Julie Turner had 20 minutes to pack up and get out.
As fire raced over the dry hills above her home, Turner and her husband grabbed clothes, documents and photos, and an urn containing their late cat’s ashes.
They drove to their friends’ house on the opposite side of Osoyoos Lake and watched from the deck as flames descended from the charcoal mountains like lava.
“At times I felt absolutely numb, then panic would rise up again,” she said.
Their friends understood. They had been evacuated two years ago when fire threatened their home on Anarchist Mountain. They had stayed with the Turners for several days before being able to return.
Across B.C., 530 people were under evacuation orders as of Wednesday, with 9,500 more on alert — an experience tens of thousands of British Columbians can identify with after several terrible wildfire seasons during the past decade.
The B.C. government has improved the tracking of evacuees since 2021, a year marked by several emergencies, including the wildfire that destroyed Lytton and a so-called “atmospheric river” that caused flooding in parts of Abbotsford, Merritt and Princeton.
The Evacuee Registration and Assistance Tool has been digitized so evacuees can register for support online, while money for food and lodging can be e-transfered, said Chrissy Oliver, executive-director of provincial response programs for the Ministry of Emergency Management. The system also allows the government to see in “real time” how many people need help.
Oliver said the government has been working to learn from past emergencies and do more advance planning.
“You can’t deny there has been an increase in complexity, number and duration of emergency events,” Oliver said.
But while B.C. is improving how it manages and supports evacuees, it can’t extinguish the fear and anxiety that comes with fleeing one’s home.
The EmergencyInfoBC website lists 14 regional districts and municipalities and 14 First Nations that currently have an evacuation alert or order in place for some properties.
“This is a really difficult time for everyone — if you’re evacuated, or you live near the area, or you have an attachment to the place,” said Jen Ford, chair of the Squamish-Lillooet Regional District, where two fires are threatening homes.
“It’s very personal for a lot of people right now.”
As of late Wednesday, the regional district expanded an evacuation alert for communities impacted by the Downton Lake fire burning north of Whistler, which has destroyed several structures. About 220 people remain on evacuation order near Gun Lake and Lajoie Lake.
Not since the Gold Rush have beds in nearby Gold Bridge been in such demand.
“It’s all been pretty sudden,” said Billy Watts, owner of the Gold Dust Motel, where all the beds were taken by firefighters and a helicopter refueling crew. “I think it’s still sinking in for most people.”
In choking smoke, he was fixing up an old house for a group of five evacuees.
A block away, at the Gold Bridge Hotel, firefighters have taken all the beds — as well as available floor space — while the community association parking lot has become a de facto campground for evacuees with recreational vehicles.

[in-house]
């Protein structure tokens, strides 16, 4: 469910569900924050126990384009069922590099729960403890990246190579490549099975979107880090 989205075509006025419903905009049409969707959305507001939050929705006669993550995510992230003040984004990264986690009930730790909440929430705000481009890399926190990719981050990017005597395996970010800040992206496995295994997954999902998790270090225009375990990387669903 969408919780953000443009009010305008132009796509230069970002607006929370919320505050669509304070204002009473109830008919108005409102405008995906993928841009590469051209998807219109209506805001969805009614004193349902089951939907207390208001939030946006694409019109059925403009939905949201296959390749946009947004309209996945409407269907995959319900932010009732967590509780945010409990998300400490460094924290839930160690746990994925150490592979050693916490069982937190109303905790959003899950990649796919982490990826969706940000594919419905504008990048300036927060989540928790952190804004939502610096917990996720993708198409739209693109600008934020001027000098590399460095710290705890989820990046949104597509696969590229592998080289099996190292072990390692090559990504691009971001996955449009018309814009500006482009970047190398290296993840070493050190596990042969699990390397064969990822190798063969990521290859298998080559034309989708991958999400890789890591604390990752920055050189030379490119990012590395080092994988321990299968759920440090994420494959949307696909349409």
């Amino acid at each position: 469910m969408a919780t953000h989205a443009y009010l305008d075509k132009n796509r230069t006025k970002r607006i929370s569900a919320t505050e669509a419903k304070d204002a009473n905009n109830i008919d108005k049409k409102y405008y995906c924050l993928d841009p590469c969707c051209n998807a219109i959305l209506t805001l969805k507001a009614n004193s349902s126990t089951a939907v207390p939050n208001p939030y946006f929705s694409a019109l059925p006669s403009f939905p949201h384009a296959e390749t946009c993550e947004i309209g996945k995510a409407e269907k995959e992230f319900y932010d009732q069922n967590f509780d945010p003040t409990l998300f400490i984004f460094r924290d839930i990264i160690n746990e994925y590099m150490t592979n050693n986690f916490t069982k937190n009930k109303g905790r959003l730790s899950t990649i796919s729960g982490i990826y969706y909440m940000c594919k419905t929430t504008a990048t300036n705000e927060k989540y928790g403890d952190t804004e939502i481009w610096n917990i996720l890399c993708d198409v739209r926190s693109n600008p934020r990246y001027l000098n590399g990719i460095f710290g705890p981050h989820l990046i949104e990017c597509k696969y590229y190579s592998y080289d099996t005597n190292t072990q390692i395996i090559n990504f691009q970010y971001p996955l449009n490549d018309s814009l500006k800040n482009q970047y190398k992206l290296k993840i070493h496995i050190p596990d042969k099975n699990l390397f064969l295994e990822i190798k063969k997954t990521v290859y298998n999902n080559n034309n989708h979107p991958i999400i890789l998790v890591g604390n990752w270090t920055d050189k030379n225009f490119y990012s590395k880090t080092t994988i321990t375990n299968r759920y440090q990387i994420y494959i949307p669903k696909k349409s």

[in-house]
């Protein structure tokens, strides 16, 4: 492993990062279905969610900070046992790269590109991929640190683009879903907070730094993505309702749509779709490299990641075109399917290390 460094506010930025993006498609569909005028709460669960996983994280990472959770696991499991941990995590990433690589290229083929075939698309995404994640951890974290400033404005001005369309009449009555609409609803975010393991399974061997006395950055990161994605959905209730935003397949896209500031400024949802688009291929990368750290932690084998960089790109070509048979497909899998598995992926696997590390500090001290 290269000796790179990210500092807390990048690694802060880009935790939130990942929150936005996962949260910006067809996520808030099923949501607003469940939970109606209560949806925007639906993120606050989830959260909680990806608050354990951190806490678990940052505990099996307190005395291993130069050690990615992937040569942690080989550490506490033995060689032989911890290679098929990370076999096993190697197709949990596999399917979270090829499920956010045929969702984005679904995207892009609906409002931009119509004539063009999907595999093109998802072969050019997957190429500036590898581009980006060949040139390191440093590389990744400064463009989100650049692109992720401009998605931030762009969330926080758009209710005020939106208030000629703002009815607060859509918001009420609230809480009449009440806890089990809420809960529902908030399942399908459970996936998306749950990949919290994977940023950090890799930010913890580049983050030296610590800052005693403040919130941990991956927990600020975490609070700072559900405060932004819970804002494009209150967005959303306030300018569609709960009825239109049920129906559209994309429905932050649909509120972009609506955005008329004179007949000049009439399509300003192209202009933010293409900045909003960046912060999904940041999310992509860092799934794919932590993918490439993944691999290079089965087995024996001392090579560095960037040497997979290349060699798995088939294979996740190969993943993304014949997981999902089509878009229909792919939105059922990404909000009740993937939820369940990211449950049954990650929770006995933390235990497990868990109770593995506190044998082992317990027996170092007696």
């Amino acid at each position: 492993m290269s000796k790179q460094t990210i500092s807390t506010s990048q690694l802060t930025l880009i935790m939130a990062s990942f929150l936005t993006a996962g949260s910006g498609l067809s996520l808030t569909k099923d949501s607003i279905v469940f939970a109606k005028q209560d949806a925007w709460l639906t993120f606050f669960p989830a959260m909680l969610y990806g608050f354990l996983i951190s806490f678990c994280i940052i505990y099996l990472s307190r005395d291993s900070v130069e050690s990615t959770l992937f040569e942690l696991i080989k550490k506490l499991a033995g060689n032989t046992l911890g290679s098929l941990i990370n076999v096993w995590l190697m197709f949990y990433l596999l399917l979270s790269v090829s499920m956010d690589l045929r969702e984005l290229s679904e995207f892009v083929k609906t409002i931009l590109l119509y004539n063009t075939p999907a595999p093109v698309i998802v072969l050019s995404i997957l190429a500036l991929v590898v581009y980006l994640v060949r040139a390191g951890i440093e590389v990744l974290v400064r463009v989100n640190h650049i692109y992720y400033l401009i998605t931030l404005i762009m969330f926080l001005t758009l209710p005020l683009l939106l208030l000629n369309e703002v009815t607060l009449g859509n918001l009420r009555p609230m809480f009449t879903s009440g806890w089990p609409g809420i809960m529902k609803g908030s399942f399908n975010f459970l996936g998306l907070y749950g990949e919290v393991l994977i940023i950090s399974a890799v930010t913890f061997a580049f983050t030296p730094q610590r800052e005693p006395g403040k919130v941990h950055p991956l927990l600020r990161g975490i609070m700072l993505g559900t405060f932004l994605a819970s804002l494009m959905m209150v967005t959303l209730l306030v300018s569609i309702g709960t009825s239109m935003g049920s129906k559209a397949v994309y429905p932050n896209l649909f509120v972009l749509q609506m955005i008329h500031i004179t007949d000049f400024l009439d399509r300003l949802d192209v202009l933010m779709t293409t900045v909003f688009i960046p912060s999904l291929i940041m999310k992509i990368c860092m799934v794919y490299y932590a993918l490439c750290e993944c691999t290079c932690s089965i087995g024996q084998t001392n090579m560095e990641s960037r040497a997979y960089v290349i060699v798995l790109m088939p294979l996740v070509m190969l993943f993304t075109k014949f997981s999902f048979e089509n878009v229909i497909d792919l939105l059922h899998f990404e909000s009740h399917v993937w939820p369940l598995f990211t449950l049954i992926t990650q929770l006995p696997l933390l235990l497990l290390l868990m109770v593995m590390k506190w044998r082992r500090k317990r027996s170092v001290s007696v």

Gold Bridge owner Peter Kimber and his staff have been cooking day and night to keep both fire crews and evacuees fed.
“We’re doing everything we can to take care of everyone,” he said.
Many evacuees feel powerless. “It’s hard because all you can do is sit and hope.”
Watts said people deal with the uncertainty in different ways, with fear, sometimes anger and numbness common.
Oliver said the Ministry of Emergency Management works with the Provincial Health Services Association to deploy mental health supports to communities impacted by emergencies.
In an interview posted online in 2017, a year when 65,000 British Columbians were evacuated due to wildfires, University of B.C. psychiatry professor Steven Taylor said “complex factors,” including the nature of the loss, degree of disruption, aftermath, and a person’s age and their level of psychological adjustment, affect how people deal with being evacuated and losses.
“Post-traumatic stress disorder (PTSD) is a possibility for people who perceived that their lives, or the lives of loved ones, were in acute danger,” he said in the interview posted on a UBC news site. “However, most people are resilient to stress and do not develop PTSD.”
Taylor said substance abuse and marital or family conflict are also “potential consequences of a serious stressor such as a major forest fire, especially in people who have pre-existing issues.”
The Canadian Mental Health Association offers tips for people coping through a natural disaster emergency, including taking care of basics such as eating and sleeping, talking to others about feelings, and getting back to a daily routine.
Turner was returning to routine on Thursday, several days after the evacuation order was lifted for her neighbourhood in Osoyoos. She has taken the advice of her sister-in-law, who had her own brush with a wildfire near Vernon several years ago, and has created a packing list for emergencies.
“We’re very grateful we have a home to go back to,” she said. “And we’re grateful to the firefighters. They were on scene all through the night, and we’re just so grateful.”
Properties destroyed as latest B.C. wildfire flares, forcing urgent evacuations
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B.C. Wildfire Map 2023: Updates on fire locations, evacuation alerts/orders
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